Celebrating their 10th anniversary this weekend, Austin’s Fun Fun Fun Fest braved uncharacteristically cool and rainy weather in order to have a seriously happy birthday. Issues from years past like long lines and rough staff were nonexistent as the festival finally reached maturity and worked out their kinks, leaving only good times to be had. To celebrate these improvements, we at Antiquiet offered you the chance to streamline the recap process as well. Did your favorite band make the cut? Let’s find out.
As with most festivals, the Friday crowd was understandably thin during the day thanks to boring responsibilities like work or school. Most organizers understand this and save the good bands for later time slots – and many of your AQ artist choices followed that trend – so I had some time to explore bands I’d never heard before. I decided to follow the heard because big crowds equal good music, right?:
The biggest crowd in the early hours could be found at the Orange Stage for Mikal Cronin. Providing the people with happy garage-pop (a generic description, because labels mean nothing these days), Cronin attracted the masses and helped them forget about the damp ground beneath their feet. Though his set veered closer toward forgettable than life changing, the 29 year old Ty Segall bandmate received his strongest crowd reaction with 2013’s Weight. Clinging to his 12-string for 45 minutes, Cronin was successful at drawing in more people than those he lost to other stages, and that’s at least worth mentioning.
Speaking of crowds, the one at the comedy stage for Eugene Mirman was so thick that people were pouring out of every tent-orifice. If you look closely above, you can see the comedian on the stage, closing his act by analyzing public responses to various surveys. Written out, that all sounds extremely tiresome, but the Bob’s Burgers voice actor landed every line.
Mirman set the bar high for the local Altercation Punk Comedy Tour to follow – who unfortunately failed miserably. I didn’t even stick around to see JT Habersaat round out his 40 minute set after having to suffer through jokes about being so lazy that having Dominos walk in the house to deliver pizza to the bedroom, then army crawling to the bathroom in order to projectile shit in the tub was jokeworthy, among other pathetic excuses for humor.
Leaving the comedy stage for good, I moved to catch the Dwarves, one of the most requested bands of the weekend for us to cover. Given that its the 30th anniversary of the band, they celebrated by tearing through their classic album Blood Guts & Pussy to much acclaim. Though there always is something laughable about a frontman repeatedly informing the crowd how they are “real” punks, the group did a good job in their performance by proving just that.
Though their music is not as hardcore, Canada’s Viet Cong earned a little punk cred this weekend after American Airlines lost all of the band’s gear. Not only that, but travel issues also forced the band to take an Uber from Dallas in order to make their FFF gig. Vocalist Matt Flegel informed the crowd that their set would be stripped down thanks to the events, but the crowd didn’t bat an eye. Viet Cong powered through their unfortunately short time slot and set the tone for the day: you don’t need a bunch of fancy gear or lighting to put on a killer show.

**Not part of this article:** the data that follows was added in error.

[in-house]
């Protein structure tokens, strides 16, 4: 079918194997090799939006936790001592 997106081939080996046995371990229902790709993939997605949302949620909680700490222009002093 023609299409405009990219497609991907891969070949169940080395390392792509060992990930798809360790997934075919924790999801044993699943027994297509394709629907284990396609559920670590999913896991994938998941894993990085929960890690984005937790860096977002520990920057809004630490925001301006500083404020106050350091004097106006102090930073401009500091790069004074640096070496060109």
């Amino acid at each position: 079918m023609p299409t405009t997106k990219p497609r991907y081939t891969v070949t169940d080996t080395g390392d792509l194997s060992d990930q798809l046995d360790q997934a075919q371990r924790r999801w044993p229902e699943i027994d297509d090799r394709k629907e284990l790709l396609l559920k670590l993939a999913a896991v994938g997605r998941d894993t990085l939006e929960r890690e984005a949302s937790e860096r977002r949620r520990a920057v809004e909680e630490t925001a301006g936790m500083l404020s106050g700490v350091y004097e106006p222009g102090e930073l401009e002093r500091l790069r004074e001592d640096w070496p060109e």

As periodic rain began to tease festival goers, I caught a bit of Parquet Courts while waiting for the band scheduled after, as I knew many AQ readers wanted Courts coverage. I’ll be the first to admit that I’ve never been into the band and their performance didn’t do anything to convert me. In fact, I don’t remember anything about the music whatsoever, but I do remember an intense radiating love from fans in the crowd. All weekend, this band stuck out as the one with the happiest fans. So they lived up to that, at least.
Shortly after, Babes in Toyland took control of the Black Stage, providing a little estrogen for the day. I was surprised at how few people stuck around to catch their set but that quickly turned around after they broke into their first song. Playing for just 45 minutes, Babes hit every high point from their career, and none of the lows. Drummer Lori Barbero proved herself as one of the finest talents of the weekend at that. While I had some concerns about their reunion tour – especially after Maureen Herman’s quick departure – it was immediately clear: the time is right and people are ready.
I’ll quickly touch on Peaches because I know you guys wanted it. The girl drew a crowd, thats for sure. Half of the people around me showed up for the dancing vaginas or the Taco Cannon, then stayed for all of the ass flashing. The whole experience felt like a joke, aside from the moment when two men in Peaches’ own “Whose Jizz Is This?” t-shirts got engaged on stage. It was a nicely staged moment in a mess of lesser quality gimmicks.
One of the most talked about groups at FFF this year was Antemasque after they announced that Blink-182 drummer Travis Barker had joined the band. The crowd packed in early and were clammering through the cold night, only to meet frustration. 20 minutes into to their 50 minute set, the stage remained empty, a fact that irked many waiting fans. When they finally did show, vocalist Cedric Bixler-Zavala attempted to pump the crowd up by telling a story about corrupt politics inspiring them to create angry rock music. Failing to land a joke about Hilary Clinton, the singer grew noticeably angry. After being informed that they had 8 minutes left in their slot, he continued: “We’re just gonna talk for the rest of our set since that last joke went over so well,” he paused, “We bought this next song at CVS, fucking go.” Unfortunately, the music didn’t do much to challenge the negative vibes; it did indeed sound as if their album could be purchased exclusively at a convenience store.